Washington, May 22 (RFE/RL) -- Ever more frequent reports of instability along the eastern and southern borders of the Commonwealth of Independent States are having enormous consequences for the immediately adjoining countries within the CIS, for Russia itself, and for relations between Moscow and these countries.
In the past week alone, there have been numerous stories about serious ethnic and religious clashes in Xinjiang and Tibet, new violence in Afghanistan, ethnic turmoil among the Turkmens and Azerbaijanis of northern Iran, and Kurdish assertiveness in eastern Turkey.
The causes of each of these conflicts are specific. Some reflect longstanding ethnic and religious grievances against outside occupiers, others appear to be sponsored by third parties, and still others are simply part of the sorting out of the collapse of central authority.
But the simultaneous emergence of a rising tide of instability along so much of the former Soviet border is already having a greater impact on policy makers in the region than any one of these conflicts would have had by itself.
In the countries of Central Asia and the Transcaucasus, the governments are frightened of three possibilities: a spillover of such conflicts onto their own territories via ethnic or other channels, the possibility that such conflicts will close preferred trade routes and force them to use Russian routes exclusively, and the likelihood that Moscow will insist and that they will have to agree to the stationing of more Russian troops on the so-called "external" borders of the CIS.
Each of these countries has adopted its own strategy. Some such as Kyrgyzstan and Kazakhstan have taken steps to distance themselves from any conflicts in Chinese territories. Others such as Turkmenistan and Azerbaijan have tried to appeal to their co-ethnics in Iran to block their use by third countries. And all appear to be using the threat of a spillover as a justification for tightening central control over their own territories.
The impact of this violence is also affecting Russia, particularly in this electoral season. The possibility that such violence could quickly engulf Russia's more immediate neighbors worries many Russian political leaders and reminds everyone of just how much stability Russians lost when Moscow's power retreated from the former Soviet republics.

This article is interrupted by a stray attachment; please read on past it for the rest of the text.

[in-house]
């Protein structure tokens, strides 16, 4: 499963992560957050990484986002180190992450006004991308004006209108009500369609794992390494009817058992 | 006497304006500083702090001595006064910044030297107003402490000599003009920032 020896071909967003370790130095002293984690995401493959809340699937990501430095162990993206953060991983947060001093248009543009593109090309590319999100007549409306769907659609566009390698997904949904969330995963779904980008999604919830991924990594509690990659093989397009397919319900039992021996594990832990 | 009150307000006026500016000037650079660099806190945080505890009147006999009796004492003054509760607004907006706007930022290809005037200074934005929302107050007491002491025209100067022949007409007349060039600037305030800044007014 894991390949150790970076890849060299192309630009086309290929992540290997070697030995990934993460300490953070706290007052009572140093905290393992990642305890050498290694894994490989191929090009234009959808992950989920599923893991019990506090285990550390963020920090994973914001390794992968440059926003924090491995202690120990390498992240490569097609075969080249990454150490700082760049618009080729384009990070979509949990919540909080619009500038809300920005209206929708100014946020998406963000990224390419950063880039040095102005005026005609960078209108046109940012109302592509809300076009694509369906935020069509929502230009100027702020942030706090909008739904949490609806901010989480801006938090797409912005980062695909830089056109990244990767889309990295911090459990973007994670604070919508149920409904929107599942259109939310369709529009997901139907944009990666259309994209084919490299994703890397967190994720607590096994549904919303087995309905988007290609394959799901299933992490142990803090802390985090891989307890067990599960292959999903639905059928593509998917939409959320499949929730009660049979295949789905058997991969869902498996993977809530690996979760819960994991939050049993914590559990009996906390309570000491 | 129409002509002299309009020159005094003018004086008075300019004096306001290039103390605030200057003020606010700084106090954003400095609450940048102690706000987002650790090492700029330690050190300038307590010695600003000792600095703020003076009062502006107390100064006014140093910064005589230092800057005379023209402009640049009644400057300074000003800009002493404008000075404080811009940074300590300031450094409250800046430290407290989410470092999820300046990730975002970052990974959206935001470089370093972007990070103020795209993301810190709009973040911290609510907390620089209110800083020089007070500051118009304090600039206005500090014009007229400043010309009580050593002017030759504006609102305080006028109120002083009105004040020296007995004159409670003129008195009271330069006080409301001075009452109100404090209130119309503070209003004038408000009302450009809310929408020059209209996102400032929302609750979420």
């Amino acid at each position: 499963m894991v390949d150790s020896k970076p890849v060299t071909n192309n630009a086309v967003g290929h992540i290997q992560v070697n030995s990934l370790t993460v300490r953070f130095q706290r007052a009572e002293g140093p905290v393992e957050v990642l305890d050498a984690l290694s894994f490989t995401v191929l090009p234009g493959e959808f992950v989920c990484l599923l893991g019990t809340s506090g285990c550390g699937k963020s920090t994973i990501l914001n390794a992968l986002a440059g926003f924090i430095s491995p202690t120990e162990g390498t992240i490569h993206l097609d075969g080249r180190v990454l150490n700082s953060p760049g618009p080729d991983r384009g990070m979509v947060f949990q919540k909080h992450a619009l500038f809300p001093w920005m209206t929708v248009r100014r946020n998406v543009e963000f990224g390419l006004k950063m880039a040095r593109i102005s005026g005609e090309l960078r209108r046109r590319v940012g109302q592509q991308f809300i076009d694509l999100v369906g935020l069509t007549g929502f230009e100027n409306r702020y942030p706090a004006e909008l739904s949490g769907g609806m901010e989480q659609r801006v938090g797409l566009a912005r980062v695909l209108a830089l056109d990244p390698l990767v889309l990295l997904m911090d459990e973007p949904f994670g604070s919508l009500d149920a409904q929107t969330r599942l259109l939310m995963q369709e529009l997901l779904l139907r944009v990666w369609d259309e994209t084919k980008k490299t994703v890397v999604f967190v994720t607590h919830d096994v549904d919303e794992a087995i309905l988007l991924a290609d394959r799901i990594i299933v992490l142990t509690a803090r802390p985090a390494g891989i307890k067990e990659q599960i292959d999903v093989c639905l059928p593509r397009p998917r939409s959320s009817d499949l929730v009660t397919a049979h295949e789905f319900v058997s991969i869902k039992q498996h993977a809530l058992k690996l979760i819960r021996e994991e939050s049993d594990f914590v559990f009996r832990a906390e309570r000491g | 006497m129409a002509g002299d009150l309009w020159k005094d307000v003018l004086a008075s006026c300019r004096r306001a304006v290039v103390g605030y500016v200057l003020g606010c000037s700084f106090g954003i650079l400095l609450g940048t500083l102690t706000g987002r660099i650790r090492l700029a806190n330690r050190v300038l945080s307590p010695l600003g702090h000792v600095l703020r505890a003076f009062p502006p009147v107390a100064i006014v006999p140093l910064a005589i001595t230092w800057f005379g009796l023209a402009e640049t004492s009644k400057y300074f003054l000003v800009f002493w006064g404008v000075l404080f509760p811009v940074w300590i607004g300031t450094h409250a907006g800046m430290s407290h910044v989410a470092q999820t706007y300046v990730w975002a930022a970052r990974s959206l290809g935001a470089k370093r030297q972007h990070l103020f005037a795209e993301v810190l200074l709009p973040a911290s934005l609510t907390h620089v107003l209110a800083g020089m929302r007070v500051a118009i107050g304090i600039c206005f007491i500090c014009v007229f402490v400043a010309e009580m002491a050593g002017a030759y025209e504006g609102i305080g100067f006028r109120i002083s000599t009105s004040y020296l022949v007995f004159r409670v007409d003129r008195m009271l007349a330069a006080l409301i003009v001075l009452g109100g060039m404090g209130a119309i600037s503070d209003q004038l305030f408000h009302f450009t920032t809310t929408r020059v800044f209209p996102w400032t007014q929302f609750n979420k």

And these concerns in turn force Russian politicians to adopt a more assertive line with regard to Russia's neighbors. At the same time, however, some in Moscow clearly see this instability as an opportunity rather than a threat.
Russian officials from President Boris Yeltsin and Foreign Minister Yevgeny Primakov on down have pointed to instability beyond the borders of the CIS as the reason that all pipelines from Central Asia and the Caucasus must go through Russia. And these and other Russian officials have demanded the placement of additional Russian troops in these regions because of this instability.
While some officials in these countries feel they have no choice but to agree -- after all, they feel threatened too -- many view these Russian demands as almost equally threatening. Azerbaijan has successfully resisted Russian demands for the stationing of Russian guards on its southern border. And Georgia is demanding that Russian forces pull out of Georgia unless they live up to OSCE mandates.
In Central Asia, Uzbekistan and Turkmenistan have also resisted Russian demands on this score while Kazakhstan and Kyrgyzstan have been more forthcoming. (Tajikistan, in the midst of its own civil war, seems to lack any autonomy on such questions.)
In short, the violence beyond the rim of the CIS has already had a profound spillover effect within it albeit not the one that so many have feared or expected.